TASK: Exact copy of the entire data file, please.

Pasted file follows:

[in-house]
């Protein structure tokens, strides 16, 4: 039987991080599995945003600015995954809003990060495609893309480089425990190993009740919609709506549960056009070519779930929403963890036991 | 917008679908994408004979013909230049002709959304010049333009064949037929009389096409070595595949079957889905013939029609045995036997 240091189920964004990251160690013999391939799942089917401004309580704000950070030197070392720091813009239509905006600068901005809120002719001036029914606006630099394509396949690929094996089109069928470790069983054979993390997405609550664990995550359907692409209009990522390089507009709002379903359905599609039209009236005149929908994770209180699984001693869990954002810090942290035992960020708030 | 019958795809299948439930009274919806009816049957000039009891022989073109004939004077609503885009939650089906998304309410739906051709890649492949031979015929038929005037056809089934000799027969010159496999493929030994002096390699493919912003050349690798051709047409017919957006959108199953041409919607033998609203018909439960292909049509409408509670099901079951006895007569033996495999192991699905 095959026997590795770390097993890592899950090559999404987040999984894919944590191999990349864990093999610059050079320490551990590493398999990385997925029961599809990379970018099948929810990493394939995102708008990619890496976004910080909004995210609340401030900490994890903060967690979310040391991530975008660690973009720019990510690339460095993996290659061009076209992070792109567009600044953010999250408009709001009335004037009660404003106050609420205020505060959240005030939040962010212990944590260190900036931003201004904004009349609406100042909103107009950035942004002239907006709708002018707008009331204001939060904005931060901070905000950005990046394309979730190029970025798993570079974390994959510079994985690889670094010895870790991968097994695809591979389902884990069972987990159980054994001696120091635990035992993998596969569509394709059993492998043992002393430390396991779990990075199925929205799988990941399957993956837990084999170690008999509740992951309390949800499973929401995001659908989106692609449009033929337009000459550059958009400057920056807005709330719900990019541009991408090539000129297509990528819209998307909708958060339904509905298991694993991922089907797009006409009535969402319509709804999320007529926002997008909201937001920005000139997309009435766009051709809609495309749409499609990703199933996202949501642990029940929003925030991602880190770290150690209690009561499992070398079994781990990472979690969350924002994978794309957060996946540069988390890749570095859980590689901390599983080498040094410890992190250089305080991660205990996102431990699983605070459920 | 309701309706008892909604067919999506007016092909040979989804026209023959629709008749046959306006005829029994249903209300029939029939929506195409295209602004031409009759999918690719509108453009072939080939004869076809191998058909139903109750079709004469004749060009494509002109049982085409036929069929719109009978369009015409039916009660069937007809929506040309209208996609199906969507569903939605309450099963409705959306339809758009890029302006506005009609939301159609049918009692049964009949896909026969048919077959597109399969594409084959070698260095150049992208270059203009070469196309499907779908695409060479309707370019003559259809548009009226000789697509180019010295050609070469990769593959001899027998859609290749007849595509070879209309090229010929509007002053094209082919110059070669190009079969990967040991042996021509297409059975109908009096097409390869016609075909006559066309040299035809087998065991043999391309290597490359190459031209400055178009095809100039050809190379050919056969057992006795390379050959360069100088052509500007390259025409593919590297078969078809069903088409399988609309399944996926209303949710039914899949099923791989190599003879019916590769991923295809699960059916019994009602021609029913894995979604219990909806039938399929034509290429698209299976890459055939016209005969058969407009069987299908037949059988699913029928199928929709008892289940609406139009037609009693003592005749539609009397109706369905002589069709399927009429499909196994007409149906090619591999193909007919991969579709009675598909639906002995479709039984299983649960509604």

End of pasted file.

[in-house]
């Protein structure tokens, strides 16, 4: 039987991080599995945003600015995954809003990060495609893309480089425990190993009740919609709506549960056009070519779930929403963890036991 | 917008679908994408004979013909230049002709959304010049333009064949037929009389096409070595595949079957889905013939029609045995036997 240091189920964004990251160690013999391939799942089917401004309580704000950070030197070392720091813009239509905006600068901005809120002719001036029914606006630099394509396949690929094996089109069928470790069983054979993390997405609550664990995550359907692409209009990522390089507009709002379903359905599609039209009236005149929908994770209180699984001693869990954002810090942290035992960020708030 | 019958795809299948439930009274919806009816049957000039009891022989073109004939004077609503885009939650089906998304309410739906051709890649492949031979015929038929005037056809089934000799027969010159496999493929030994002096390699493919912003050349690798051709047409017919957006959108199953041409919607033998609203018909439960292909049509409408509670099901079951006895007569033996495999192991699905 095959026997590795770390097993890592899950090559999404987040999984894919944590191999990349864990093999610059050079320490551990590493398999990385997925029961599809990379970018099948929810990493394939995102708008990619890496976004910080909004995210609340401030900490994890903060967690979310040391991530975008660690973009720019990510690339460095993996290659061009076209992070792109567009600044953010999250408009709001009335004037009660404003106050609420205020505060959240005030939040962010212990944590260190900036931003201004904004009349609406100042909103107009950035942004002239907006709708002018707008009331204001939060904005931060901070905000950005990046394309979730190029970025798993570079974390994959510079994985690889670094010895870790991968097994695809591979389902884990069972987990159980054994001696120091635990035992993998596969569509394709059993492998043992002393430390396991779990990075199925929205799988990941399957993956837990084999170690008999509740992951309390949800499973929401995001659908989106692609449009033929337009000459550059958009400057920056807005709330719900990019541009991408090539000129297509990528819209998307909708958060339904509905298991694993991922089907797009006409009535969402319509709804999320007529926002997008909201937001920005000139997309009435766009051709809609495309749409499609990703199933996202949501642990029940929003925030991602880190770290150690209690009561499992070398079994781990990472979690969350924002994978794309957060996946540069988390890749570095859980590689901390599983080498040094410890992190250089305080991660205990996102431990699983605070459920 | 309701309706008892909604067919999506007016092909040979989804026209023959629709008749046959306006005829029994249903209300029939029939929506195409295209602004031409009759999918690719509108453009072939080939004869076809191998058909139903109750079709004469004749060009494509002109049982085409036929069929719109009978369009015409039916009660069937007809929506040309209208996609199906969507569903939605309450099963409705959306339809758009890029302006506005009609939301159609049918009692049964009949896909026969048919077959597109399969594409084959070698260095150049992208270059203009070469196309499907779908695409060479309707370019003559259809548009009226000789697509180019010295050609070469990769593959001899027998859609290749007849595509070879209309090229010929509007002053094209082919110059070669190009079969990967040991042996021509297409059975109908009096097409390869016609075909006559066309040299035809087998065991043999391309290597490359190459031209400055178009095809100039050809190379050919056969057992006795390379050959360069100088052509500007390259025409593919590297078969078809069903088409399988609309399944996926209303949710039914899949099923791989190599003879019916590769991923295809699960059916019994009602021609029913894995979604219990909806039938399929034509290429698209299976890459055939016209005969058969407009069987299908037949059988699913029928199928929709008892289940609406139009037609009693003592005749539609009397109706369905002589069709399927009429499909196994007409149906090619591999193909007919991969579709009675598909639906002995479709039984299983649960509604």